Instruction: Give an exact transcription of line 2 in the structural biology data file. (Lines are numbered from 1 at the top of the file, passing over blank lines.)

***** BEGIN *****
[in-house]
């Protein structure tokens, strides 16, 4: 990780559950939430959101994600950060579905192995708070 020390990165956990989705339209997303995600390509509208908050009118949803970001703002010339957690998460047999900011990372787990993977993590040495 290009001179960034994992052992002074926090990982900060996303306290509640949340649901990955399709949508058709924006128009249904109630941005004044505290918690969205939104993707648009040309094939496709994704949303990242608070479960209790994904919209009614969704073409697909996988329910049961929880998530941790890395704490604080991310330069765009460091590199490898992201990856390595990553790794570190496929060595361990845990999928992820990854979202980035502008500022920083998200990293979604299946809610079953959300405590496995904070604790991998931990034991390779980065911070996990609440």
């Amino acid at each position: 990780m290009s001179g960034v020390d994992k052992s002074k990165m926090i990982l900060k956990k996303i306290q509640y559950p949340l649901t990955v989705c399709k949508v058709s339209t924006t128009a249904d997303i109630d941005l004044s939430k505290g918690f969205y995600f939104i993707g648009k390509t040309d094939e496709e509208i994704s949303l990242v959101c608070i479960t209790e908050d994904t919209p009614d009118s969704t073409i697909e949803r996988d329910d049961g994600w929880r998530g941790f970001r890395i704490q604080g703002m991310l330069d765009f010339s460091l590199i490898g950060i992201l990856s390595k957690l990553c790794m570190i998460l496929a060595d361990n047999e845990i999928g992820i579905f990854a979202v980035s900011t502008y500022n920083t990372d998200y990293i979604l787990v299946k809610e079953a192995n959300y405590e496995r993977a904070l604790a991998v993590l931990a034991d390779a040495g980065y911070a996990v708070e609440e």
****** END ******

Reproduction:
């Protein structure tokens, strides 16, 4: 990780559950939430959101994600950060579905192995708070 020390990165956990989705339209997303995600390509509208908050009118949803970001703002010339957690998460047999900011990372787990993977993590040495 290009001179960034994992052992002074926090990982900060996303306290509640949340649901990955399709949508058709924006128009249904109630941005004044505290918690969205939104993707648009040309094939496709994704949303990242608070479960209790994904919209009614969704073409697909996988329910049961929880998530941790890395704490604080991310330069765009460091590199490898992201990856390595990553790794570190496929060595361990845990999928992820990854979202980035502008500022920083998200990293979604299946809610079953959300405590496995904070604790991998931990034991390779980065911070996990609440």